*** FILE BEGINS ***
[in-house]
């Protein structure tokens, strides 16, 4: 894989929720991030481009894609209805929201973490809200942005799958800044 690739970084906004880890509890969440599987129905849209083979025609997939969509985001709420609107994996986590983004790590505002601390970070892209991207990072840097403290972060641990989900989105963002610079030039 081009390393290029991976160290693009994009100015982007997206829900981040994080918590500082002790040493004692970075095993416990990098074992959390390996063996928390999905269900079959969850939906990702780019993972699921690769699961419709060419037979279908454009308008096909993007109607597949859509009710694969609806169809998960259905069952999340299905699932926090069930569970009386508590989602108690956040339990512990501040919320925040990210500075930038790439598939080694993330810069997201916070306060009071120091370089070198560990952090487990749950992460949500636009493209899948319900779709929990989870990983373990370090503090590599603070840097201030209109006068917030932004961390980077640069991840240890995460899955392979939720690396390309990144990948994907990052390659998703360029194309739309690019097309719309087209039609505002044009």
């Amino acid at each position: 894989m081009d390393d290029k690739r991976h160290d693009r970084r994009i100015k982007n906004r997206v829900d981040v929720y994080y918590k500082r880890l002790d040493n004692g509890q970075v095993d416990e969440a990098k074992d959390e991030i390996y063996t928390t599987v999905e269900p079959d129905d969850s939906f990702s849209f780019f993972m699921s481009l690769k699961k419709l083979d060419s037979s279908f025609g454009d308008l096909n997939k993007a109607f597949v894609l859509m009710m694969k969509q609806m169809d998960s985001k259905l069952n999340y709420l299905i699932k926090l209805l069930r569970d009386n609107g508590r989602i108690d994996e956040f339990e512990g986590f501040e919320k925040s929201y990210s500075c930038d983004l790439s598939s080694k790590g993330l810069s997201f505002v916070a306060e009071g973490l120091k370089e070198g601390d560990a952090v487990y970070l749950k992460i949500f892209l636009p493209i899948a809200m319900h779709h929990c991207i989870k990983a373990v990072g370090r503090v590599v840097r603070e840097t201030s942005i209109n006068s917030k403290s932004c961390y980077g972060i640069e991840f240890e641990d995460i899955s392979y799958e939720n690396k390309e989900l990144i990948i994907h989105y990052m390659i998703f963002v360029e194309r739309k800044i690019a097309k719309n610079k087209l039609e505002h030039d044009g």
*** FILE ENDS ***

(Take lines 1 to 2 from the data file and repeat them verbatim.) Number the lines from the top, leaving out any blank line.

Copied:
[in-house]
């Protein structure tokens, strides 16, 4: 894989929720991030481009894609209805929201973490809200942005799958800044 690739970084906004880890509890969440599987129905849209083979025609997939969509985001709420609107994996986590983004790590505002601390970070892209991207990072840097403290972060641990989900989105963002610079030039 081009390393290029991976160290693009994009100015982007997206829900981040994080918590500082002790040493004692970075095993416990990098074992959390390996063996928390999905269900079959969850939906990702780019993972699921690769699961419709060419037979279908454009308008096909993007109607597949859509009710694969609806169809998960259905069952999340299905699932926090069930569970009386508590989602108690956040339990512990501040919320925040990210500075930038790439598939080694993330810069997201916070306060009071120091370089070198560990952090487990749950992460949500636009493209899948319900779709929990989870990983373990370090503090590599603070840097201030209109006068917030932004961390980077640069991840240890995460899955392979939720690396390309990144990948994907990052390659998703360029194309739309690019097309719309087209039609505002044009």